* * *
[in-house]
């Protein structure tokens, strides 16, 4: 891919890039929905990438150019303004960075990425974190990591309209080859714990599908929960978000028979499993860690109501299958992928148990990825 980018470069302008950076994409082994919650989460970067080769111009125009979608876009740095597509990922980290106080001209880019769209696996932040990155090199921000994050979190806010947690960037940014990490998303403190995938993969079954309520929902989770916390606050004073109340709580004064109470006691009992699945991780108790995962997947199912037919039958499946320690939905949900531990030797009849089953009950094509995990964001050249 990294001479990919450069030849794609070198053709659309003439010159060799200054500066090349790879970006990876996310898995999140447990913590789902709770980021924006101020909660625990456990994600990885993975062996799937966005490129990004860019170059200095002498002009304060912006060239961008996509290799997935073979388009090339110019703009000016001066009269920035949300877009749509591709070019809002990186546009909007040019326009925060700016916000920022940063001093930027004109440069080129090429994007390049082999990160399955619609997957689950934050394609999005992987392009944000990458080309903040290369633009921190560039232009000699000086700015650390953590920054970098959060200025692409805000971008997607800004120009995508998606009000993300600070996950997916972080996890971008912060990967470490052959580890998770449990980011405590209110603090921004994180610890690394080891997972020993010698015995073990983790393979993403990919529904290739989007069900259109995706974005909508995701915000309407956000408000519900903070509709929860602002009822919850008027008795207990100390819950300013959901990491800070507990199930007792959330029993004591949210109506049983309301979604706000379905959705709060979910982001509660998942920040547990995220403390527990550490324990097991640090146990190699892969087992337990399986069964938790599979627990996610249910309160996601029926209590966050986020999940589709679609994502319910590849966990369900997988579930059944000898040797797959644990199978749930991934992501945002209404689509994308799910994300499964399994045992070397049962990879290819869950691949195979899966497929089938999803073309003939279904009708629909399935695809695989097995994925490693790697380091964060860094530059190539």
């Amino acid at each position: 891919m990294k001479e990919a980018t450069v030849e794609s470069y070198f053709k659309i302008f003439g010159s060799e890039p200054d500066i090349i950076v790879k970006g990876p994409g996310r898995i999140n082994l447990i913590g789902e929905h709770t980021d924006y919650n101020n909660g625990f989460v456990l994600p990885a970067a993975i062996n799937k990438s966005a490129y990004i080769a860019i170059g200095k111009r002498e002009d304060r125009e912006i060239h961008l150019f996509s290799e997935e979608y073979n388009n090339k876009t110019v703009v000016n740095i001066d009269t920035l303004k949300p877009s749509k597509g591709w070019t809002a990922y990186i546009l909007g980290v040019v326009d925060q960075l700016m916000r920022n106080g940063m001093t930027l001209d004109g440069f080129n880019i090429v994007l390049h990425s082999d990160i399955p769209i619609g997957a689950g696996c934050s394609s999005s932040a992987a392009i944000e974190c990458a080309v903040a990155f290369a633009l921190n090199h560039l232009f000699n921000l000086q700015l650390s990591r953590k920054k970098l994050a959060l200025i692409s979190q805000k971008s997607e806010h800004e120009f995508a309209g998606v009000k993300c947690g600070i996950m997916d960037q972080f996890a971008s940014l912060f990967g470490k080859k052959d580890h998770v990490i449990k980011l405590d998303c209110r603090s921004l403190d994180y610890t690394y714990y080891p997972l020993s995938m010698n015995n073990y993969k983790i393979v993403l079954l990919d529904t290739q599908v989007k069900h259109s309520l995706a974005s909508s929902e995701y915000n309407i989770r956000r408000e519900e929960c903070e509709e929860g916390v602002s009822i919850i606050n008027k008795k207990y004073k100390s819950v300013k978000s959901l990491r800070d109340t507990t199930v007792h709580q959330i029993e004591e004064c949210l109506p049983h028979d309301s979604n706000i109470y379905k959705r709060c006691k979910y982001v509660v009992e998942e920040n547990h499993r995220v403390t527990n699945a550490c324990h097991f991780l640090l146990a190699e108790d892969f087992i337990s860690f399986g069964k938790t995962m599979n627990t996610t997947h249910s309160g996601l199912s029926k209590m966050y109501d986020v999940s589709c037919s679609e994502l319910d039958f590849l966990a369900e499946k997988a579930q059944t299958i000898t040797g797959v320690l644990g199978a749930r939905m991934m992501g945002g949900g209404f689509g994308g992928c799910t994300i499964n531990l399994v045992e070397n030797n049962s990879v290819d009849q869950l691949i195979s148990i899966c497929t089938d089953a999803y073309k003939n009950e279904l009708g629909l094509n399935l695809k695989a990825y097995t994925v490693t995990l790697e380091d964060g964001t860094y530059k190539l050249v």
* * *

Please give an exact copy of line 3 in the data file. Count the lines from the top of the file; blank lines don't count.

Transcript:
């Amino acid at each position: 891919m990294k001479e990919a980018t450069v030849e794609s470069y070198f053709k659309i302008f003439g010159s060799e890039p200054d500066i090349i950076v790879k970006g990876p994409g996310r898995i999140n082994l447990i913590g789902e929905h709770t980021d924006y919650n101020n909660g625990f989460v456990l994600p990885a970067a993975i062996n799937k990438s966005a490129y990004i080769a860019i170059g200095k111009r002498e002009d304060r125009e912006i060239h961008l150019f996509s290799e997935e979608y073979n388009n090339k876009t110019v703009v000016n740095i001066d009269t920035l303004k949300p877009s749509k597509g591709w070019t809002a990922y990186i546009l909007g980290v040019v326009d925060q960075l700016m916000r920022n106080g940063m001093t930027l001209d004109g440069f080129n880019i090429v994007l390049h990425s082999d990160i399955p769209i619609g997957a689950g696996c934050s394609s999005s932040a992987a392009i944000e974190c990458a080309v903040a990155f290369a633009l921190n090199h560039l232009f000699n921000l000086q700015l650390s990591r953590k920054k970098l994050a959060l200025i692409s979190q805000k971008s997607e806010h800004e120009f995508a309209g998606v009000k993300c947690g600070i996950m997916d960037q972080f996890a971008s940014l912060f990967g470490k080859k052959d580890h998770v990490i449990k980011l405590d998303c209110r603090s921004l403190d994180y610890t690394y714990y080891p997972l020993s995938m010698n015995n073990y993969k983790i393979v993403l079954l990919d529904t290739q599908v989007k069900h259109s309520l995706a974005s909508s929902e995701y915000n309407i989770r956000r408000e519900e929960c903070e509709e929860g916390v602002s009822i919850i606050n008027k008795k207990y004073k100390s819950v300013k978000s959901l990491r800070d109340t507990t199930v007792h709580q959330i029993e004591e004064c949210l109506p049983h028979d309301s979604n706000i109470y379905k959705r709060c006691k979910y982001v509660v009992e998942e920040n547990h499993r995220v403390t527990n699945a550490c324990h097991f991780l640090l146990a190699e108790d892969f087992i337990s860690f399986g069964k938790t995962m599979n627990t996610t997947h249910s309160g996601l199912s029926k209590m966050y109501d986020v999940s589709c037919s679609e994502l319910d039958f590849l966990a369900e499946k997988a579930q059944t299958i000898t040797g797959v320690l644990g199978a749930r939905m991934m992501g945002g949900g209404f689509g994308g992928c799910t994300i499964n531990l399994v045992e070397n030797n049962s990879v290819d009849q869950l691949i195979s148990i899966c497929t089938d089953a999803y073309k003939n009950e279904l009708g629909l094509n399935l695809k695989a990825y097995t994925v490693t995990l790697e380091d964060g964001t860094y530059k190539l050249v």